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Research article - Peer-reviewed, 2020

COSORE: A community database for continuous soil respiration and other soil-atmosphere greenhouse gas flux data

Bond-Lamberty, Ben; Christianson, Danielle S.; Malhotra, Avni; Pennington, Stephanie C.; Sihi, Debjani; AghaKouchak, Amir; Anjileli, Hassan; Arain, M. Altaf; Armesto, Juan J.; Ashraf, Samaneh; Ataka, Mioko; Baldocchi, Dennis; Black, Thomas Andrew; Buchmann, Nina; Carbone, Mariah S.; Chang, Shih-Chieh; Crill, Patrick; Curtis, Peter S.; Davidson, Eric A.; Desai, Ankur R.;
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Abstract

Globally, soils store two to three times as much carbon as currently resides in the atmosphere, and it is critical to understand how soil greenhouse gas (GHG) emissions and uptake will respond to ongoing climate change. In particular, the soil-to-atmosphere CO(2)flux, commonly though imprecisely termed soil respiration (R-S), is one of the largest carbon fluxes in the Earth system. An increasing number of high-frequencyR(S)measurements (typically, from an automated system with hourly sampling) have been made over the last two decades; an increasing number of methane measurements are being made with such systems as well. Such high frequency data are an invaluable resource for understanding GHG fluxes, but lack a central database or repository. Here we describe the lightweight, open-source COSORE (COntinuous SOil REspiration) database and software, that focuses on automated, continuous and long-term GHG flux datasets, and is intended to serve as a community resource for earth sciences, climate change syntheses and model evaluation. Contributed datasets are mapped to a single, consistent standard, with metadata on contributors, geographic location, measurement conditions and ancillary data. The design emphasizes the importance of reproducibility, scientific transparency and open access to data. While being oriented towards continuously measuredR(S), the database design accommodates other soil-atmosphere measurements (e.g. ecosystem respiration, chamber-measured net ecosystem exchange, methane fluxes) as well as experimental treatments (heterotrophic only, etc.). We give brief examples of the types of analyses possible using this new community resource and describe its accompanying R software package.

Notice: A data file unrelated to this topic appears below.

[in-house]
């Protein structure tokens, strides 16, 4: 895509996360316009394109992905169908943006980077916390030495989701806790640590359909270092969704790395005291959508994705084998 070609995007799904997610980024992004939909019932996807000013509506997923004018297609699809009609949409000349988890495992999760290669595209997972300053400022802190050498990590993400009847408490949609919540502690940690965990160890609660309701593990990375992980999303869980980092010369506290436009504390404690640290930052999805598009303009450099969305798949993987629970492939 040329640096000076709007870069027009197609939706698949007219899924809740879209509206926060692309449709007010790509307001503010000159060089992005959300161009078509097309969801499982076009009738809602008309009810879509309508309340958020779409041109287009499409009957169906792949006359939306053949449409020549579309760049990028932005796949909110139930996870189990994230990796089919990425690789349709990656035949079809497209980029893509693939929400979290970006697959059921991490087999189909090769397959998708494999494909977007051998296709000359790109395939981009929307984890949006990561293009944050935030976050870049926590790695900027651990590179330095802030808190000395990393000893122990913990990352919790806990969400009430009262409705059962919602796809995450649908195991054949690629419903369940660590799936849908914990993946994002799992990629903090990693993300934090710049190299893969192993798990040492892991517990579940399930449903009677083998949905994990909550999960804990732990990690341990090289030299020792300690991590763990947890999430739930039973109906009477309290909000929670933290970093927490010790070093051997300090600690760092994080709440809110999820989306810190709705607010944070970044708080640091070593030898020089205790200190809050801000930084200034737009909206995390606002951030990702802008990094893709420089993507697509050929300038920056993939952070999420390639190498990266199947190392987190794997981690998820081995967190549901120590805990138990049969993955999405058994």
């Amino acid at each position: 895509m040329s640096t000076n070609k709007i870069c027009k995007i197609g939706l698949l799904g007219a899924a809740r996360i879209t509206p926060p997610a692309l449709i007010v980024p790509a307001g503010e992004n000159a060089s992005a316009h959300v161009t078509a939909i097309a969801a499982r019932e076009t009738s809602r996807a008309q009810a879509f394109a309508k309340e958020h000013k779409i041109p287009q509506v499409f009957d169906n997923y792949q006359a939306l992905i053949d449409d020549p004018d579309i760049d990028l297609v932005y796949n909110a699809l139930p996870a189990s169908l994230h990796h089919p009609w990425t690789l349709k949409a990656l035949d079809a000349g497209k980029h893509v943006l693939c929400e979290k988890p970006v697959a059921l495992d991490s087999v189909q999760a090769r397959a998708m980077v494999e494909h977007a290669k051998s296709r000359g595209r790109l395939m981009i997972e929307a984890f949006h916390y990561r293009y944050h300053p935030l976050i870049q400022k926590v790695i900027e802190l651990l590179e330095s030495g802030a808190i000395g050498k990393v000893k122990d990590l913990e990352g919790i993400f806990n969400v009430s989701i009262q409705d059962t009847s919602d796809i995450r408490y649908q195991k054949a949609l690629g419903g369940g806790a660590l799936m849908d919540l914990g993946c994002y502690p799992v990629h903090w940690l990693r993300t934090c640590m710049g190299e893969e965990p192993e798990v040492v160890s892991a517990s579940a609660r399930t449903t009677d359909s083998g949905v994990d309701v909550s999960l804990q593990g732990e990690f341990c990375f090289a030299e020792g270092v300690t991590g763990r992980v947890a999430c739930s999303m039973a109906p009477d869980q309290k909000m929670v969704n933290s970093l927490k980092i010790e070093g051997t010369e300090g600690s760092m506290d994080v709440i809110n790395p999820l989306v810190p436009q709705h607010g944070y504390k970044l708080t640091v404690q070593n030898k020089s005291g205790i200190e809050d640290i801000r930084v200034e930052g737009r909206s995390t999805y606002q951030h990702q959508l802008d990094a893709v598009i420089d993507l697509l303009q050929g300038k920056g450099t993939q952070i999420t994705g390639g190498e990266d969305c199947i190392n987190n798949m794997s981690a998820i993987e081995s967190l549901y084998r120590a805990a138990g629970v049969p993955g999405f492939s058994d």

Keywords

carbon dioxide; greenhouse gases; methane; open data; open science; soil respiration

Published in

Global Change Biology
2020, volume: 26, number: 12, pages: 7268-7283
Publisher: WILEY

Authors' information

Bond-Lamberty, Ben
University System of Maryland
Christianson, Danielle S.
United States Department of Energy (DOE)
Malhotra, Avni
Stanford University
Pennington, Stephanie C.
University System of Maryland
Sihi, Debjani
Emory University
AghaKouchak, Amir
University of California Irvine
Anjileli, Hassan
University of California Irvine
Arain, M. Altaf
McMaster University
Armesto, Juan J.
Pontificia Universidad Catolica de Chile
Ashraf, Samaneh
Concordia University - Canada
Ataka, Mioko
Kyoto University
Baldocchi, Dennis
University of California Berkeley
Black, Thomas Andrew
University of British Columbia
Buchmann, Nina
ETH Zurich
Carbone, Mariah S.
Northern Arizona University
Chang, Shih-Chieh
National Dong Hwa University
Crill, Patrick
Stockholm University
Curtis, Peter S.
Ohio State University
Davidson, Eric A.
University System of Maryland
Desai, Ankur R.
University of Wisconsin Madison
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Sustainable Development Goals

SDG13 Climate action

UKÄ Subject classification

Climate Research

Publication Identifiers

DOI: https://doi.org/10.1111/gcb.15353

URI (permanent link to this page)

https://res.slu.se/id/publ/108251